How to do squats: Form tips to master this bodyweight move

How to do squats with just your bodyweight – no special equipment needed

Woman showcasing how to do squats
(Image credit: Getty Images)

You might be interested in learning how to do squats with the correct form, especially if you’re just starting your fitness journey. Squats are one of the basic bodyweight exercises, alongside push-ups and sit-ups, and will remain key to building up strength in your lower body at all fitness levels. 

Whether you’re a beginner or a seasoned pro doing goblet squats with some of the best kettlebells or best adjustable dumbbells, it’s worth re-examining your form for this exercise to ensure you’ve not picked up any bad habits, By and large, bodyweight squats are a very safe, effective, low-impact exercise which can help you burn fat and build muscle, but you may be able to improve your performance and get the most out of the exercise with our tips.

For beginners, the bodyweight squat is the perfect exercise to work on building up strength in your bum, legs and core, with no equipment needed. According to Harvard University, bodyweight squats help to increase the range of motion in the hips, knees, feet, and ankles, which you can augment with regular sessions with one of the best foam rollers if you like. 

It also trains muscles like the quads, gluteals (the muscle group that makes up your bum), hip flexors, hamstrings, and calves. Whether you’re getting up out of a chair in your old age or running a marathon, you’re using these muscles every day, so strengthening them is essential. Due to their low-impact nature, squats can also be performed at any age, with some supervision from a qualified professional such as a personal trainer, and you’ll still see benefits. 

For example, one study published in the International Journal of Sport and Health Science found bodyweight squats increased muscle strength, decreased overall body mass and even improved balance while standing, even when performed by 78 year olds. 

Want to get started on this very simple muscle-building move? Follow the steps below, check out our form tips and once you’ve mastered the basic move, try out our dynamic variations.


(Image credit: iStock)

How to do squats

Bodyweight squat

(Image credit: Future)

If you want to give your thighs a good workout, there are few better exercises than the simple bodyweight squat.

  • Stand up tall with your feet roughly shoulder-width apart. Your arms should be held out in front at shoulder level.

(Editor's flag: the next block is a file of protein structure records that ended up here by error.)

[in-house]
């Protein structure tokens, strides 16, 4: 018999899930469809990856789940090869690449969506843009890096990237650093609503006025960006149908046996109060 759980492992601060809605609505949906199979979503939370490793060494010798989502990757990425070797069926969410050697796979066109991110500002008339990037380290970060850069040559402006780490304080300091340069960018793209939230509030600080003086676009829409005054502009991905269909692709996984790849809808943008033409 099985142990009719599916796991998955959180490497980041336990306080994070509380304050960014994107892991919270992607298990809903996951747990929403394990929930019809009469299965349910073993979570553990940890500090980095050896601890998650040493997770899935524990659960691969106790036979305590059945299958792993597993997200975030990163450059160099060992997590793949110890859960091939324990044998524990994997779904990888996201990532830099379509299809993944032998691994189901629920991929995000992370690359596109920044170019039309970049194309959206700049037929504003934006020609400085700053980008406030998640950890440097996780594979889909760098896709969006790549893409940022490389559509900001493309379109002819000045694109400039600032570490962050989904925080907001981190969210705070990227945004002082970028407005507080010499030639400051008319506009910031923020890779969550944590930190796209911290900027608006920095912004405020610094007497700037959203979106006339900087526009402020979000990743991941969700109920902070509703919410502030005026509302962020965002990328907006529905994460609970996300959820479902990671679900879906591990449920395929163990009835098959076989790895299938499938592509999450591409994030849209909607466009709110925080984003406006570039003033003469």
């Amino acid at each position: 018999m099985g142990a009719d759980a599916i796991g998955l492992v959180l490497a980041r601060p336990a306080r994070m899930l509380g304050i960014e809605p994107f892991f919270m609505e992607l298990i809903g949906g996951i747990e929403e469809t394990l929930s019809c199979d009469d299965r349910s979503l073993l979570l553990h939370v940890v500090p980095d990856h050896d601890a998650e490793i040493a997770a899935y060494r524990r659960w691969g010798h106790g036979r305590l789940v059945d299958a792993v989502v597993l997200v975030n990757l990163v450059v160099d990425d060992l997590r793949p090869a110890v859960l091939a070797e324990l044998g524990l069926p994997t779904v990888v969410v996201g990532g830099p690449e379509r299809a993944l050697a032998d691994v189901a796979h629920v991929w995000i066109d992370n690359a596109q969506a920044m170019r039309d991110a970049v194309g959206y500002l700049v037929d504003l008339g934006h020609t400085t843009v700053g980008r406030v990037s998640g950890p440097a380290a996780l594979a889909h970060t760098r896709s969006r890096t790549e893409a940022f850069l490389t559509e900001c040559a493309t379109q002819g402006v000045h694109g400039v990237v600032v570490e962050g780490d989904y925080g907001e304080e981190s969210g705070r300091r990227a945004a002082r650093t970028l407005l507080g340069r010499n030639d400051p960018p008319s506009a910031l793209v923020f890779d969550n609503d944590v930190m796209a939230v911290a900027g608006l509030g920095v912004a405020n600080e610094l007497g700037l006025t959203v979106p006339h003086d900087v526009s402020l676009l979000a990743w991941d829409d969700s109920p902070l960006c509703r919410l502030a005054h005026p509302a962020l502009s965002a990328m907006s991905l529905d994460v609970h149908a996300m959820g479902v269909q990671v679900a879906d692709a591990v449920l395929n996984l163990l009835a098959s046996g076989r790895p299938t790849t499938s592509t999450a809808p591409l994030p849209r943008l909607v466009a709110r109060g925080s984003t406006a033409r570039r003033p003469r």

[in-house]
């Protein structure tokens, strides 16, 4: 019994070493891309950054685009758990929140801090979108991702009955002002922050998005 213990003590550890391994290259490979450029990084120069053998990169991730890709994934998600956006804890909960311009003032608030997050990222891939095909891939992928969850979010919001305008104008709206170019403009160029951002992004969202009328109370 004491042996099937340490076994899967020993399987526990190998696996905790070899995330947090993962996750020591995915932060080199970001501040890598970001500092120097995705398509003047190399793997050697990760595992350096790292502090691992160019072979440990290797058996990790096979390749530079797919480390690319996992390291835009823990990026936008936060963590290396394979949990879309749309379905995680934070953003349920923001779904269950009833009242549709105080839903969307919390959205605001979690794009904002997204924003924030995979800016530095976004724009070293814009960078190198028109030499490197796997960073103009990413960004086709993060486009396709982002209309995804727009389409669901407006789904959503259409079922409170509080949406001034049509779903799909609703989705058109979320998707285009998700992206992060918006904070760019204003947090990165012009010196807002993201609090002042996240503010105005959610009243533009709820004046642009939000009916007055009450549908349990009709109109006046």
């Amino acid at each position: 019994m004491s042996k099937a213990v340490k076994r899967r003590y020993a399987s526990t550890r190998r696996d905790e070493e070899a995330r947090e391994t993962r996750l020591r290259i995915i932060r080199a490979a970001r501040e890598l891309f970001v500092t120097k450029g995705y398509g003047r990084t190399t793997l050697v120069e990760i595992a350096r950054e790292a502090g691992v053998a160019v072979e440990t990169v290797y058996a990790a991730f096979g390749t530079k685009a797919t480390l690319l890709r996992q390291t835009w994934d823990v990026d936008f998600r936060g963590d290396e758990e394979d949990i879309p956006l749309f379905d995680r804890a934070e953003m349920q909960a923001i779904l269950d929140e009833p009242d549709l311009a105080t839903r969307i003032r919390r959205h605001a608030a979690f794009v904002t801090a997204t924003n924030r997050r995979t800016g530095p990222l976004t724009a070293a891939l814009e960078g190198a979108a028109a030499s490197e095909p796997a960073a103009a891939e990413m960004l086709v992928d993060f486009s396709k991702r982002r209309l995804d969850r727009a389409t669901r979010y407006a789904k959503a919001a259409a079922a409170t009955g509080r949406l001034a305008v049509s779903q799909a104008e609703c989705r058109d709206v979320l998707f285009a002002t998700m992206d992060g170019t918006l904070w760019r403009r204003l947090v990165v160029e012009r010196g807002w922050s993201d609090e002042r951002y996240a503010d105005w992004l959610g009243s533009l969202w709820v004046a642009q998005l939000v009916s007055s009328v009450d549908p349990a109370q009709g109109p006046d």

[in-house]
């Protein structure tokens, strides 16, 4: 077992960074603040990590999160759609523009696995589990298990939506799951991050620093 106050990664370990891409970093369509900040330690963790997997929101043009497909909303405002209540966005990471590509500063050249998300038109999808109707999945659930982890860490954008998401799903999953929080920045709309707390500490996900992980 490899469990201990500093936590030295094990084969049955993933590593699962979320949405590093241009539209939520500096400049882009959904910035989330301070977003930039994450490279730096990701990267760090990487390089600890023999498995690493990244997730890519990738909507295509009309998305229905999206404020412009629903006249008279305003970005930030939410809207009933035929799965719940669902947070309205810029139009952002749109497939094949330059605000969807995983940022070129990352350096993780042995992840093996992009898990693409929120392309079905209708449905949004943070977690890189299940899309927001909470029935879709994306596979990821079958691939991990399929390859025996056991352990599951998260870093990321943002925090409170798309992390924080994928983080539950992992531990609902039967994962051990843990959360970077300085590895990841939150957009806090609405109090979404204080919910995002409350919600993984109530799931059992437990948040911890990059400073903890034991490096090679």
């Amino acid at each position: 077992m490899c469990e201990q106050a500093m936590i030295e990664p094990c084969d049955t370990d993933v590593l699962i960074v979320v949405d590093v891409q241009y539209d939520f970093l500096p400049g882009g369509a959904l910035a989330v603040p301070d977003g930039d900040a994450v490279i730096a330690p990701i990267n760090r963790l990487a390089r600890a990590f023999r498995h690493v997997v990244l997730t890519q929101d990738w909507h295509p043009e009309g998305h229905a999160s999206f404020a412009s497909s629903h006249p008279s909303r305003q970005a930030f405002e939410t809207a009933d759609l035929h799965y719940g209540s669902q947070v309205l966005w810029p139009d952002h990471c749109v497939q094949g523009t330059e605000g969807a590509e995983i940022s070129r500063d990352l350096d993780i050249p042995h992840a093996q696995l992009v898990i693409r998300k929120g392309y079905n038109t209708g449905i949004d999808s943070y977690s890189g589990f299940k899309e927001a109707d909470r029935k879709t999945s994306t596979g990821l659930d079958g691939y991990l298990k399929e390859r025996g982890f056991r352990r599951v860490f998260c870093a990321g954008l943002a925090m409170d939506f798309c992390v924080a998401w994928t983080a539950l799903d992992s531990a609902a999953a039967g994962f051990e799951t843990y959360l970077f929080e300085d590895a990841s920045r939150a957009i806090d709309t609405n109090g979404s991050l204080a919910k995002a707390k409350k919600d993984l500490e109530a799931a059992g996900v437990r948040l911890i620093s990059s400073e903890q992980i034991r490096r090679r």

• Slowly lower your backside as far as you can by bending your knees and pushing your hips back. Your weight should be on your heels. 
  • Pause for a few seconds, before slowly returning to the starting position. 
  • Throughout the exercise, your core should be braced, by pulling in your abdominal muscles and holding them in that position.

How to do squats: Common bodyweight squat mistakes


(Image credit: iStock)

A good squat begins before the move actually starts. First, make sure your stance isn’t too wide or too narrow: you don’t want to be stood with your feet too far inwards, but neither do you want your feet to be so wide you look like you’re riding a horse! Instead, keep your feet around shoulder width apart, or a little wider, depending on what’s comfortable for you. 

As the model is doing in the image above, keep your head up for the duration of the exercise, as this will help keep your back straight.

To get the full benefits of the move, make sure you’re squatting deep enough. Ideally, you’ll want to lower your bum until your thighs are at least parallel with the floor. If you only squat part of the way, you won’t recruit as much muscle as somebody that squats deeply. However, some people have a restricted range of motion, so this isn’t an option for everyone (at least, at first). If you find the movement difficult, or if it causes joint pain of any kind, consult a professional. 

Variation: Bodyweight squat jump

Squat jump

(Image credit: Future)

This variation on the bodyweight squat adds in a jump for a more intense cardiovascular workout. If burning fat is your goal, squat as low as you can before jumping.

  • Place your arms out straight in front of your chest, with your palms facing the floor. You should be standing with your feet shoulder width apart. 
  • Lower yourself into a squat position by pushing back your hips and bending at the knees, keeping your back straight. 
  • Once in the squat position, dynamically jump upwards, aiming to get as high as you can. As soon as you land, squat and jump again.
  • Keep your arms still when you jump – the movement to jump should just be powered from your legs.

Variant: Explosive bodyweight squat jump

Variation: Explosive bodyweight squat jump

Explosive squat jump

(Image credit: Future)

In this variation of the bodyweight squat jump, pause before jumping as it helps you to jump more explosively and use more of the individual fibres that make up your muscles. 

  • Stand up tall, hands behind your head, your elbows drawn back to shoulder level and your feet shoulder width apart.
  • Squat down in the usual fashion and pause for five seconds. Get as low as you can
  • while squatting. Ideally, your thighs will be parallel to the floor.
  • Explosively jump as high as you can. Once you have landed, repeat the exercise for the set number of repetitions, or at least a minute.

Want to take your squatting to the next level? Check out our guide on how to do barbell squats to add additional weight to this lower-body power move. 

Matt Evans

Matt Evans is an experienced health and fitness journalist and is currently Fitness and Wellbeing Editor at TechRadar, covering all things exercise and nutrition on Fit&Well's tech-focused sister site. Matt originally discovered exercise through martial arts: he holds a black belt in Karate and remains a keen runner, gym-goer, and infrequent yogi. His top fitness tip? Stretch.